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Mercury Insurance Wants to Increase Premiums, But Does Not Want Voters to Know about It


According to a communication I received from Consumer Watchdog founder Harvey Rosenfeld, Mercury Insurance has sued him, former Attorney General John Van De Kamp and former Insurance Commissioner John Garamendi. Why? The car insurance company wants to stop them from warning Californians in the Official State Voter Guide about the huge premium increases to come under Mercury’s Prop 17 for millions of drivers.

Prop 17 is fully funded by Mercury Insurance, apparently with the goal of jacking up Californians’ auto insurance premiums. Prop 17 would surcharge drivers, including soldiers, students and seniors, who have had a lapse in car insurance coverage virtually for any reason during the last five years. This would penalize even those who have had no car accidents, citations or violations.

Drivers to Pay Unfair Penalties

Under this proposal, even people who stopped driving and didn’t need insurance for a time would be required to pay hundreds of dollars more for insurance when they want to restart coverage. Prop 17 will also allow insurers to charge significantly higher premiums to people who missed just one insurance payment – ONE! This measure would gut a provision of the 1988 insurance reform measure (Prop 103) authored by Rosenfeld, which basically prohibits insurance companies from raising rates on consumers because they did not have car insurance in the past. Mercury has filed a lawsuit against Rosenfeld and others who want to put this information in the voter guide so people know what they are voting for.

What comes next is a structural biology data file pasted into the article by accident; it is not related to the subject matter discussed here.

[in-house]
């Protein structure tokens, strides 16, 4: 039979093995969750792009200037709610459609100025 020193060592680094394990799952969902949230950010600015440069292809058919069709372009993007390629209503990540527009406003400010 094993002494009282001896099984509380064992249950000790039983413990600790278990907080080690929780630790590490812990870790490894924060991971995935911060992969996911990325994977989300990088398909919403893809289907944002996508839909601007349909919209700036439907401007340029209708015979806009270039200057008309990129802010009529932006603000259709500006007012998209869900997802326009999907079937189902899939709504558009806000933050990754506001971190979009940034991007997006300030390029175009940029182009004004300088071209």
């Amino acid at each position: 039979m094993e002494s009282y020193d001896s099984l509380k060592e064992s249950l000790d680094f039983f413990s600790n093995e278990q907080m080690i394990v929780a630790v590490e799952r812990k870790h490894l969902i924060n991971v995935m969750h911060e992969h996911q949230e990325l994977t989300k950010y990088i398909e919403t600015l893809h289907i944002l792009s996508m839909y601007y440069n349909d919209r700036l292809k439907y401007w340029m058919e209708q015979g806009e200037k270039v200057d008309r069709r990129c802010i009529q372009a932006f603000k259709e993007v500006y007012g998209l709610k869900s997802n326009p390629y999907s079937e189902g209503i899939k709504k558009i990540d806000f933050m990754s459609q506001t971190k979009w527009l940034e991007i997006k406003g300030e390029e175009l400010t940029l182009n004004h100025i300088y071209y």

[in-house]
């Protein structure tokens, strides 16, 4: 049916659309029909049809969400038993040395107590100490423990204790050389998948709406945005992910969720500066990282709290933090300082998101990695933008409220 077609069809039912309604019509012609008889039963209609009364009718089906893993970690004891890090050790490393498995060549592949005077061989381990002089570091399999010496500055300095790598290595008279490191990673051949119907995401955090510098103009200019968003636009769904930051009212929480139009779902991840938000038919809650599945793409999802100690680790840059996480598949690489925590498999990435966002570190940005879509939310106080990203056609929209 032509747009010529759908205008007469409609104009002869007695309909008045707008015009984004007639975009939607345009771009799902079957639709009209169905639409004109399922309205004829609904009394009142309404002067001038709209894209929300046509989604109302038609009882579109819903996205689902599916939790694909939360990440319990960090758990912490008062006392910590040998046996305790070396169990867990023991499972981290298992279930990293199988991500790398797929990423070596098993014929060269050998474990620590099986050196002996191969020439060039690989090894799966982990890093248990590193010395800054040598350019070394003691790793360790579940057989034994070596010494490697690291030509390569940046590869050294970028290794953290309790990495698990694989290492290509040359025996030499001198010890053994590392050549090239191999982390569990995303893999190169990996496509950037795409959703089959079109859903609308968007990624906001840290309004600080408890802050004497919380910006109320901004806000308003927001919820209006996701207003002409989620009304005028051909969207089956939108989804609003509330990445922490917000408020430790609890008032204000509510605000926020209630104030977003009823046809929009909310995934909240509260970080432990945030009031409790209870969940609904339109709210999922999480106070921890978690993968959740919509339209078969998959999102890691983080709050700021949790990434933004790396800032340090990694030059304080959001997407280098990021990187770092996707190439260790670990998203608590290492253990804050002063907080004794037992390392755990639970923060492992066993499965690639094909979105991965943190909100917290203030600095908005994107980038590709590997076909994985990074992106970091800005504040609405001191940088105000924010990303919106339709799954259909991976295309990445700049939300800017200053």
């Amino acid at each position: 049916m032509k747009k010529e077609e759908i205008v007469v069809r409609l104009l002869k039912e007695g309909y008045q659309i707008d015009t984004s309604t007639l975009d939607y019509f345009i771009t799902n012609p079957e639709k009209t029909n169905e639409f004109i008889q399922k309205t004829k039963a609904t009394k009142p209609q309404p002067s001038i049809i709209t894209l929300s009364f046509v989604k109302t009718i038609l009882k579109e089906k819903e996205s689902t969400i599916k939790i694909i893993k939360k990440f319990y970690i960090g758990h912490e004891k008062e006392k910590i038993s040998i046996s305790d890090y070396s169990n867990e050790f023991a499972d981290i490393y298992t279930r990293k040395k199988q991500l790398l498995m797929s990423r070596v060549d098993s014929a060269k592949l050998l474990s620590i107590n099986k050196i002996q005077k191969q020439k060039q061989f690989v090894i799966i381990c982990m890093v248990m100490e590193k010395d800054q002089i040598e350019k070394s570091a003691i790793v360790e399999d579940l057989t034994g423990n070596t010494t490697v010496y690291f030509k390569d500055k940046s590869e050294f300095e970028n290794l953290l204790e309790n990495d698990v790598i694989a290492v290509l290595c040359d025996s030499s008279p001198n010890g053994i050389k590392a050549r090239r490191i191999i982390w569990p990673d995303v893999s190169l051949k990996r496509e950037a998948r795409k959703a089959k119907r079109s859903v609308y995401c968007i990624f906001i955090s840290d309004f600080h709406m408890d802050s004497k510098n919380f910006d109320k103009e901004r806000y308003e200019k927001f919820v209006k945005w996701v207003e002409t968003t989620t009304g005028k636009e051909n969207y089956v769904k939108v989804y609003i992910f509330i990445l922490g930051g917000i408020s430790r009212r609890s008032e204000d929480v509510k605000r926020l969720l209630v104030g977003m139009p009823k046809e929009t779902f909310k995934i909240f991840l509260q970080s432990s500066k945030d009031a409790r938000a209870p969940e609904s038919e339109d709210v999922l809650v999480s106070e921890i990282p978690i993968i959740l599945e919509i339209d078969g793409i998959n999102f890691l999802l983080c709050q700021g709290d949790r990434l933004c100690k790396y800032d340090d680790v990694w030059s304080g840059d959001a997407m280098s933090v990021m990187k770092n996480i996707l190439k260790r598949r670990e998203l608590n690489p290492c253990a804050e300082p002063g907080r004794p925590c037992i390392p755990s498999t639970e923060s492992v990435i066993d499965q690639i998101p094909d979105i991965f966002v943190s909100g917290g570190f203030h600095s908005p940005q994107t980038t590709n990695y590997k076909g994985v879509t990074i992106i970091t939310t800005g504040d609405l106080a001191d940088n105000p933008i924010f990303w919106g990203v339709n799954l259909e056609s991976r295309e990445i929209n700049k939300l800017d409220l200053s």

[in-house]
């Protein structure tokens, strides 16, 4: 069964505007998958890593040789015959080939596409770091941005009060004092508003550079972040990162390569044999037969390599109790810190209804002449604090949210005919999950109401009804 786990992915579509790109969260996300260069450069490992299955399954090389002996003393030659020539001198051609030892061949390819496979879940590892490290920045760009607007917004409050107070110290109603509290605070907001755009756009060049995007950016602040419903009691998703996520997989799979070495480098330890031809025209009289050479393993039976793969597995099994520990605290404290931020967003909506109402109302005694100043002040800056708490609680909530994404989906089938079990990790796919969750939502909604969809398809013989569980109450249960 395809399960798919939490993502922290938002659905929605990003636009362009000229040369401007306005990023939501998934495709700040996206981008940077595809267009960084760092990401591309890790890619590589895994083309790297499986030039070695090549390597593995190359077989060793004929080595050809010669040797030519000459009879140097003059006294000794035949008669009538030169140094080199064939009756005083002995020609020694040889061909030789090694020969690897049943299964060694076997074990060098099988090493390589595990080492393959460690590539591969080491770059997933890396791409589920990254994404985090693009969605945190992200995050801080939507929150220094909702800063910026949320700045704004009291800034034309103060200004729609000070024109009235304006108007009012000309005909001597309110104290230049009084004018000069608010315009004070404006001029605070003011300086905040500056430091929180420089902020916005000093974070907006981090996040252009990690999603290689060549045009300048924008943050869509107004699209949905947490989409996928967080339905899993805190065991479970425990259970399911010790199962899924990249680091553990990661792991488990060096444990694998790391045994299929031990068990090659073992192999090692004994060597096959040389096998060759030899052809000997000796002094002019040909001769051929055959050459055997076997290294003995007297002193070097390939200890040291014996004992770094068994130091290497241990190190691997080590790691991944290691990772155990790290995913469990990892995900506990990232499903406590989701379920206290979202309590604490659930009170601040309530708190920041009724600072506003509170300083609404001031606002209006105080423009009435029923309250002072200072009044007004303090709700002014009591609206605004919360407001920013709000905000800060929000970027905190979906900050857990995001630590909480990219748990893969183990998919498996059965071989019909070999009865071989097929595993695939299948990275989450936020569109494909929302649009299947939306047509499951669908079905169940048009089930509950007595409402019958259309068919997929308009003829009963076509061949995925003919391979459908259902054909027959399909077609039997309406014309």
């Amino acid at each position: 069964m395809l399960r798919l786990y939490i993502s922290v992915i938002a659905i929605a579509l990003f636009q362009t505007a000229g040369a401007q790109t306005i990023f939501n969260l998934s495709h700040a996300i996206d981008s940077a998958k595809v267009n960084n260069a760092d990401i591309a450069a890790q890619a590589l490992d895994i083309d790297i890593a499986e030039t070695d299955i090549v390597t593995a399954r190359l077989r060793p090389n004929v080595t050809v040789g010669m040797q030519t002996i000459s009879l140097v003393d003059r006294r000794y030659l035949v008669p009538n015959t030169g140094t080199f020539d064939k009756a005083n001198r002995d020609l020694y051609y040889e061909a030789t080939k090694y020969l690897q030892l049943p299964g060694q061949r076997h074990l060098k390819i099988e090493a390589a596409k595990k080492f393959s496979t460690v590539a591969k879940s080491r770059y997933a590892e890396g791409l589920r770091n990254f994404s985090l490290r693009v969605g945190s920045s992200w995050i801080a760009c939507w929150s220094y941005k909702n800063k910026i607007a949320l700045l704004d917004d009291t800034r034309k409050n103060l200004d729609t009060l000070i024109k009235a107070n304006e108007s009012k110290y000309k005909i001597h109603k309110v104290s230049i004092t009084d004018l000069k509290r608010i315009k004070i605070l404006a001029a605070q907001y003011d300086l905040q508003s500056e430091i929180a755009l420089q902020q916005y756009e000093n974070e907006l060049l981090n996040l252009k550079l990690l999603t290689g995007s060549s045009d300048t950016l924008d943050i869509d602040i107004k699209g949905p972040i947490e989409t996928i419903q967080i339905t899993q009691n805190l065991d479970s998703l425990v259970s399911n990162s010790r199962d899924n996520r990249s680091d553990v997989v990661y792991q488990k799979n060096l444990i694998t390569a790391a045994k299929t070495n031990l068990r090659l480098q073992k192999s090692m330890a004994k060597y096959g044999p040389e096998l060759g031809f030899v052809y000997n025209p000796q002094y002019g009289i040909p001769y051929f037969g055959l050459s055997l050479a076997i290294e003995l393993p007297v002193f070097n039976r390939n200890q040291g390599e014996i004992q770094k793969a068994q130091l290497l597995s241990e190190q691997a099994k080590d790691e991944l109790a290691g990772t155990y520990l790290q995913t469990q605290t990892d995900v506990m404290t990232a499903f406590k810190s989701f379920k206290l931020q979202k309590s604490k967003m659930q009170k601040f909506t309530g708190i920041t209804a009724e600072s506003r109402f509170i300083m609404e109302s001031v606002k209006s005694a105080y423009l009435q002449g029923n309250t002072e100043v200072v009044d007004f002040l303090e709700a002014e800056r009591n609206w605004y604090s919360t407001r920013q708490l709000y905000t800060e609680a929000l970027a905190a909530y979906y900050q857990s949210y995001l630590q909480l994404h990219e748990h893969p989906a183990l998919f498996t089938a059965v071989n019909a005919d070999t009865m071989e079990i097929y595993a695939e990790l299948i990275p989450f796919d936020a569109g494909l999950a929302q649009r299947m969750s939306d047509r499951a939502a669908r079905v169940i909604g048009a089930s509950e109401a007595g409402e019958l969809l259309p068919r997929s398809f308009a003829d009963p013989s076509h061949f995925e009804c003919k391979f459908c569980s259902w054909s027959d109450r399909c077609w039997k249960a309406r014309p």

Is Mercury Misleading Voters?

This is a personal issue for me. What this means is that my daughters, who have both been in college for years without cars, will have to pay higher rates when they do get a car because they have not had auto insurance over the last few years. Is Mercury’s intention to penalize my daughters for not having auto insurance when they didn’t driver cars or is it simply a way to increase their profits? Also, is Mercury trying to pull the wool over the eyes of California voters and trying to bully anyone who stands in their way? This is an issue for me as a father, a personal injury lawyer, and as a Californian.

It’s not enough that Mercury spent tens of millions of dollars to deceive voters about Prop 17 and $3.5 million to stick this measure in the June ballot. Now, Mercury is trying to censor individuals’ views by bullying them with a lawsuit. I commend Harvey Rosenfeld for refusing to give in to such bullying. He has filed his own lawsuit against Mercury asking that the courts strike the “devious lies and tricks” that Mercury wants to put in the Voter Guide. The case is scheduled to be heard in Sacramento Superior Court on Friday. I wish Rosenfeld and his team the very best. Consumers need warriors such as Rosenfeld to stand up and fight large corporations such as Mercury. California voters deserve the truth.

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